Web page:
Sometimes writing is really hard work for me. Today is one of those days. I have a book chapter I want to finish a solid first draft on by the end of this week and it's going so very very slowly. I wasn't involved in the original research on which the chapter is based, so it all feels a bit weird as I compile information from a bunch of places about something I don't know well. Usually in my research I've collected and analyzed the data, read all the relevant background materials and had my hand in the work. This time while I'm familiar with the work, I didn't do the analysis and it's just weird.
So I've been giving myself the stern two pages a day disciplinary rule and today's two pages sure are taking a long time. I'm nearing the end of chapter which is good, but as I do, I want to spend more time revising the first part instead of finishing the rest.
One part of the paper discusses the idea of Ironic Consumption talked about by Naomi Klein in No Logo. (It's a great book, go read it if you haven't yet. Ironic consumption is only two pages of a cogent treatise on corporate branding.)
It is the idea that we consume (products for her, media for me) in multiple ways sometimes ironically twisting the consumption process away from it's original intentions. So we may listen to Stayin' Alive and enjoy those falsetto notes, but also laugh at the cheesiness of the whole BeeGees phenomenon.
Or we eat at McDonald's (as I will do tonight before another trip to the pool for a refreshing swim) and also hate all it's horrible corporate ways by explaining to our children that the Pirates of the Caribbean Happy Meal is an insidious form of advertising designed to have you cajole me into taking you to a movie I know will freakin' scare the pants off you and that I know what's better for you than a money-hungry, obesity inducing restaurant (and no you're not having pop but milk with your dinner).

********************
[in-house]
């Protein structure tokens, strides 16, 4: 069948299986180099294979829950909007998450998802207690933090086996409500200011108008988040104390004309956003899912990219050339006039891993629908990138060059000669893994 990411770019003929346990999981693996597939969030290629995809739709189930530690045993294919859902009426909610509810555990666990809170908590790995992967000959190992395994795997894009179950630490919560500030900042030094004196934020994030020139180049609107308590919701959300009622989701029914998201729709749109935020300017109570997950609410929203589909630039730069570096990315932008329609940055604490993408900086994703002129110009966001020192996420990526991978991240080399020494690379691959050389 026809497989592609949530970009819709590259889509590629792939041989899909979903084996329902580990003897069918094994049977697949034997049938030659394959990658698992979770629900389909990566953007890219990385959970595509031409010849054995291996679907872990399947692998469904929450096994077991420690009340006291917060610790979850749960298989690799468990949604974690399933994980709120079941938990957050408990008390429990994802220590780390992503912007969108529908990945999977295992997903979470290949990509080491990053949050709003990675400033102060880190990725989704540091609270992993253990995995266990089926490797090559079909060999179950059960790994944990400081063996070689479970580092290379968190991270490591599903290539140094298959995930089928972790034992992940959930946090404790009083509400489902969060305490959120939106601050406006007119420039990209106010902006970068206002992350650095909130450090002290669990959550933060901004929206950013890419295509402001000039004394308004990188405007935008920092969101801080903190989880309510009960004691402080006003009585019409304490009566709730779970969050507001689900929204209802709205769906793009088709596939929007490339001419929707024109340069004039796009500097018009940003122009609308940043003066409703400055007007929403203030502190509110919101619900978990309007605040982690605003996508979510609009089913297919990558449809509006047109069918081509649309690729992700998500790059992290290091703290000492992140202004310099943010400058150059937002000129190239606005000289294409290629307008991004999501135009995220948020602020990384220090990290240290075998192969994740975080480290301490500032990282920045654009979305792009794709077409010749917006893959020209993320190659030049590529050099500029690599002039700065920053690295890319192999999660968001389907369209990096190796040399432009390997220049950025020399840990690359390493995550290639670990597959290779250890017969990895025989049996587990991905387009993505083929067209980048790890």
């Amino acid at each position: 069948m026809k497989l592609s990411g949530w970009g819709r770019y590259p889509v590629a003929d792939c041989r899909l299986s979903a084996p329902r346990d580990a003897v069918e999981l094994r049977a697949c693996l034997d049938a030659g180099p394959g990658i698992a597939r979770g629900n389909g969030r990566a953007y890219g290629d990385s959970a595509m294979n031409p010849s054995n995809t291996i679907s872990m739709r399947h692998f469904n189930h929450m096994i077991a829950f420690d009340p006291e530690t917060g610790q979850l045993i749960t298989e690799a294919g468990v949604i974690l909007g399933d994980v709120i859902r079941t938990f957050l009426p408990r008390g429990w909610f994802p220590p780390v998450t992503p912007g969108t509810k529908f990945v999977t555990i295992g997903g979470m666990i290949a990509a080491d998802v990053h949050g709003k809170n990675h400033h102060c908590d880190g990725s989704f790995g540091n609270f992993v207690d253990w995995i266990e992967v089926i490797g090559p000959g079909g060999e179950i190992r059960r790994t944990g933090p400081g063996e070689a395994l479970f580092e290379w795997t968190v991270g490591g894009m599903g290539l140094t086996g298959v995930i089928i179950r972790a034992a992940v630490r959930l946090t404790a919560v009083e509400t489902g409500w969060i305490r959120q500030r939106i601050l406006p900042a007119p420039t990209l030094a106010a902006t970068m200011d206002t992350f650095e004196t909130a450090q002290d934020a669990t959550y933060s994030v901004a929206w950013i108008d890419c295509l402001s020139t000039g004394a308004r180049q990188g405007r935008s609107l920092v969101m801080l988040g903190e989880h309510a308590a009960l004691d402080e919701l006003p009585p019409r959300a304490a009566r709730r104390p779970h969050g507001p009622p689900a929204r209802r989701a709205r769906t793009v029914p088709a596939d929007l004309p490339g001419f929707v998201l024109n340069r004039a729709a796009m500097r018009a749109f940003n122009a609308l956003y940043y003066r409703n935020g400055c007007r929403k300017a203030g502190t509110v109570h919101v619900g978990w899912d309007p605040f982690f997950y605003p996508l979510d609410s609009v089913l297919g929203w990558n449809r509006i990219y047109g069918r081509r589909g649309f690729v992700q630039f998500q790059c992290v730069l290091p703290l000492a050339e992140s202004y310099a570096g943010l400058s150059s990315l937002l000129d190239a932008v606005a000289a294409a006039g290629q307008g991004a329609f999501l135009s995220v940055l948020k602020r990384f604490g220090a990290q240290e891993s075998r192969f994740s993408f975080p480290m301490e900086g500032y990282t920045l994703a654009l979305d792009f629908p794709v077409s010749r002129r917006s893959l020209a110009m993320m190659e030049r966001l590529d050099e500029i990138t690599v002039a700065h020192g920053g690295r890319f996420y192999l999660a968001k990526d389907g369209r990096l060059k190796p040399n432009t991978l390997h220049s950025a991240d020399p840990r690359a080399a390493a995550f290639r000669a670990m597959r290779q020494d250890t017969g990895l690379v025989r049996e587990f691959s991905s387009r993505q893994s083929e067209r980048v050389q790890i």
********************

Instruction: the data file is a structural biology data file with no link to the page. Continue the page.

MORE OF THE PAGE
Instead of resisting the act of consumption (as was the more liberal practice of the past achieved through boycotts) we surrender to consumption, but with the awareness that we can and do shape that process in our own sometimes subversive ways (how subversive it is I'm not all that sure). Like how I bought another bathing suit today (not a little two-piece, but a tankini with board shorts) after expressing my disdain for how women's suits are designed and how they create angsts and desires in me which I dislike. I'm still going to have mixed feelings about being in a swimsuit, yet I continue to happily spend my cash on them.
In terms of health media audiences, they will watch news reports about physical activity and understand and appreciate the stay-fit, stay-healthy messages put forth by various agencies. However they will also respond to the neo-liberal aspects of these messages which position the pursuit of good health as an individual responsibilty that is good not only for oneself but also to save health care dollars and possibly interpret that as a government ploy to save money or get us ready for a looming health care crisis. The thing about audiences is they are actively intrepreting messages and we need to ask them what they think instead of just deciding that as academics that people take up messages the way we want them too just because they can remember the name of your health agency.
Today I also feel like I'm doing some ironic production too. I'm spewing out loads of words on the blog, but so very few on my chapter--I keep counting the lines to see if I'm going to achieve my two page goal. The writing comes easily here, more difficult in the spaces where I earn my living. I'm also interpreting someone else's data and analysis in ways which she may not have intended as the cycle of meaning making continues.
Now if you add some comments I'll have some audience reception and we'll complete the circuit of communication. Nifty eh?